|'the fond nostalgia of twenty and thirty-somethings for this has only been enhanced by its relative obscurity and non-appearance on critical and commercial radars'|
The new blu-ray release of Disney's Flight Of The Navigator will be a must-purchase come Christmas time for nostalgia-hungry parents, eager to subject their young children to a film which fulfilled their own Science-Fiction fantasies on lazy Sunday afternoons back in 1986. All but disowned by Disney (this release comes courtesy of Second Sight, who have made a business out of picking up disowned films for distribution), the relationship between the fond nostalgia of twenty and thirty-somethings and Randal Kleiser's film has only been enhanced by its relative obscurity and non-appearance on critical and commercial radars.
So, does Flight Of The Navigator live up to the pedestal many, including myself, have put it on over the last few years? The answer, as ever, is more complicated than a simple 'yes' or 'no'.
Perhaps the biggest surprise that this blu-ray reveals is just how well the special effects seem to have coped with the passing of time. The steps to the spaceship David (Joey Cramer) eventually boards solidify from a liquid-metal, which looks very Matrix, as does the ship itself, zooming around and coming to dead stops fairly impressively. The interior, all reflective chrome and futuristic light sources, is a triumph of subtle design whilst the creatures look attractively retro; like someone has decorated their art deco apartment with some very fine shabby chic.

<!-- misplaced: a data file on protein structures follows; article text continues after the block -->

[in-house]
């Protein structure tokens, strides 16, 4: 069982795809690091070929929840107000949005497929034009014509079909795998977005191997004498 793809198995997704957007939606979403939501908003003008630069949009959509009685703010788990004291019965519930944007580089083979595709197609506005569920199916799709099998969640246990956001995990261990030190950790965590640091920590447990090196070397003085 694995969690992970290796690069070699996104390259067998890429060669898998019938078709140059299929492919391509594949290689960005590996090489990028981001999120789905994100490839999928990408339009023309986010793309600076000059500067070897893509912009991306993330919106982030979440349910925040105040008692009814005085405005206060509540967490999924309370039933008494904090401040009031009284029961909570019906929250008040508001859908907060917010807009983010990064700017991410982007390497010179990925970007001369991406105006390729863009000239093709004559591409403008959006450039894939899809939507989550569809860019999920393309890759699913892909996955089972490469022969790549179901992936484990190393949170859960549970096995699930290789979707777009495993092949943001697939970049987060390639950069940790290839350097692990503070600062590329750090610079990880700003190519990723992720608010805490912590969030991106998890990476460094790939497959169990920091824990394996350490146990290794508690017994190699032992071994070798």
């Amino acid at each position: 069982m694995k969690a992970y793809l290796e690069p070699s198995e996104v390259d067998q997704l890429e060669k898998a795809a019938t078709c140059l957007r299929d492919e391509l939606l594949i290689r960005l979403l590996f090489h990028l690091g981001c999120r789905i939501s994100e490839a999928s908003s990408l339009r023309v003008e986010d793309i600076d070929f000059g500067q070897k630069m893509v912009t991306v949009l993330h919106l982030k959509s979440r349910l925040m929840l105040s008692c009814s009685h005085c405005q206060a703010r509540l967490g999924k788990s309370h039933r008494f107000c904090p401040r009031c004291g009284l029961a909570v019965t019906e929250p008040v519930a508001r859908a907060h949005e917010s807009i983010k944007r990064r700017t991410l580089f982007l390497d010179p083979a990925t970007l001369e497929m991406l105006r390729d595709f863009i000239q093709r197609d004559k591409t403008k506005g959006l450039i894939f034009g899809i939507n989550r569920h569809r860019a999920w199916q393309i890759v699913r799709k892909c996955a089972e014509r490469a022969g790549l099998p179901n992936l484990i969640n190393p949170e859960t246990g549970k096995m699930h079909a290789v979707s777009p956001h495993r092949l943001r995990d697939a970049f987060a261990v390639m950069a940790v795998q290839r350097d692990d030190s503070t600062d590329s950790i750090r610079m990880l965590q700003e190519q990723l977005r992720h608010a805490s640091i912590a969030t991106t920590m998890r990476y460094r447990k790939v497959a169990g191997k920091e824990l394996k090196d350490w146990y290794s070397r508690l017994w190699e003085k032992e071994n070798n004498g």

The rest proves less satisfactory. The story moves at a decent clip in setting up the mystery behind David's disappearance but it takes a massive forty-minutes before it starts to become fun and David meets Max (voiced by Paul Mall, now Paul Reubens, of Pee-Wee Herman fame). That leaves the film with not a great deal of time to develop their relationship (which it does well) and to find fantastic things for them to do (which it does less well). The supposed 'middle' section of Flight Of The Navigator feels like an aborted, occasionally mundane, road movie, with little of real noticeable import.
The performances are all mainly sub-par, from Cramer who is unconvincing, to Cop Raymond Forchion, who suffers from a scripting mistake forcing him to ask David who he thinks the president is when he has already told him the year, to Sarah Jessica Parker, who pops up as a rare human ally to David and is predictably poor.
Despite all that though, and like Short Circuit, which this is being pushed out with, there is value here in the very nostalgia itself, value in that you can now show your own children a film which seemed good at the time, and is still good enough to pass ninety-minutes at bed time. Its errors may be more glaring than your eight year-old self remembers, but its charm remains largely intact.
Flight Of The Navigator is released on UK Blu-ray on Monday 19th November 2012.